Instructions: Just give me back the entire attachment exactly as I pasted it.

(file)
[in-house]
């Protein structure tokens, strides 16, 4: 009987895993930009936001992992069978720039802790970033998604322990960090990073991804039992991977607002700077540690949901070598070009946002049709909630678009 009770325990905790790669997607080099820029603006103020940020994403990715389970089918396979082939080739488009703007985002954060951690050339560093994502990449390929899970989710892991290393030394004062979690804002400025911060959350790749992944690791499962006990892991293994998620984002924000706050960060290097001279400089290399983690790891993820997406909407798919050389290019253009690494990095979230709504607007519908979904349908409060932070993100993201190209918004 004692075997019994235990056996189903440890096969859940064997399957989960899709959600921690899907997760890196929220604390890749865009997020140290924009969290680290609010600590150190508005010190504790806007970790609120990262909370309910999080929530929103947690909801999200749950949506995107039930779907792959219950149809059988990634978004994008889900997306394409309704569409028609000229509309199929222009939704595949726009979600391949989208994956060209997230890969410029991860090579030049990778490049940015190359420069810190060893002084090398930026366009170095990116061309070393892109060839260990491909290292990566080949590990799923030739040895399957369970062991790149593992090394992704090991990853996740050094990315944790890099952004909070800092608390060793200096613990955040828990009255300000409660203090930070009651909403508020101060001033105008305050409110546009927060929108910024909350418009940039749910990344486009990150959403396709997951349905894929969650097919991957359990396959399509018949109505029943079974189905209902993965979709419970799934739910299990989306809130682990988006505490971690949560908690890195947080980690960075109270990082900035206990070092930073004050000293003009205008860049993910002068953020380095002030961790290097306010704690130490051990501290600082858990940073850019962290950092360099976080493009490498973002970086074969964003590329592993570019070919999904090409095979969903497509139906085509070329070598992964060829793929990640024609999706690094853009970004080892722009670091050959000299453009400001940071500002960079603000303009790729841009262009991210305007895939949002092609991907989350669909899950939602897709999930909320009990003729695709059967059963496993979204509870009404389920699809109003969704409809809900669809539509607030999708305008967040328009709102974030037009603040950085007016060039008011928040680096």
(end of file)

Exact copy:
[in-house]
């Protein structure tokens, strides 16, 4: 009987895993930009936001992992069978720039802790970033998604322990960090990073991804039992991977607002700077540690949901070598070009946002049709909630678009 009770325990905790790669997607080099820029603006103020940020994403990715389970089918396979082939080739488009703007985002954060951690050339560093994502990449390929899970989710892991290393030394004062979690804002400025911060959350790749992944690791499962006990892991293994998620984002924000706050960060290097001279400089290399983690790891993820997406909407798919050389290019253009690494990095979230709504607007519908979904349908409060932070993100993201190209918004 004692075997019994235990056996189903440890096969859940064997399957989960899709959600921690899907997760890196929220604390890749865009997020140290924009969290680290609010600590150190508005010190504790806007970790609120990262909370309910999080929530929103947690909801999200749950949506995107039930779907792959219950149809059988990634978004994008889900997306394409309704569409028609000229509309199929222009939704595949726009979600391949989208994956060209997230890969410029991860090579030049990778490049940015190359420069810190060893002084090398930026366009170095990116061309070393892109060839260990491909290292990566080949590990799923030739040895399957369970062991790149593992090394992704090991990853996740050094990315944790890099952004909070800092608390060793200096613990955040828990009255300000409660203090930070009651909403508020101060001033105008305050409110546009927060929108910024909350418009940039749910990344486009990150959403396709997951349905894929969650097919991957359990396959399509018949109505029943079974189905209902993965979709419970799934739910299990989306809130682990988006505490971690949560908690890195947080980690960075109270990082900035206990070092930073004050000293003009205008860049993910002068953020380095002030961790290097306010704690130490051990501290600082858990940073850019962290950092360099976080493009490498973002970086074969964003590329592993570019070919999904090409095979969903497509139906085509070329070598992964060829793929990640024609999706690094853009970004080892722009670091050959000299453009400001940071500002960079603000303009790729841009262009991210305007895939949002092609991907989350669909899950939602897709999930909320009990003729695709059967059963496993979204509870009404389920699809109003969704409809809900669809539509607030999708305008967040328009709102974030037009603040950085007016060039008011928040680096």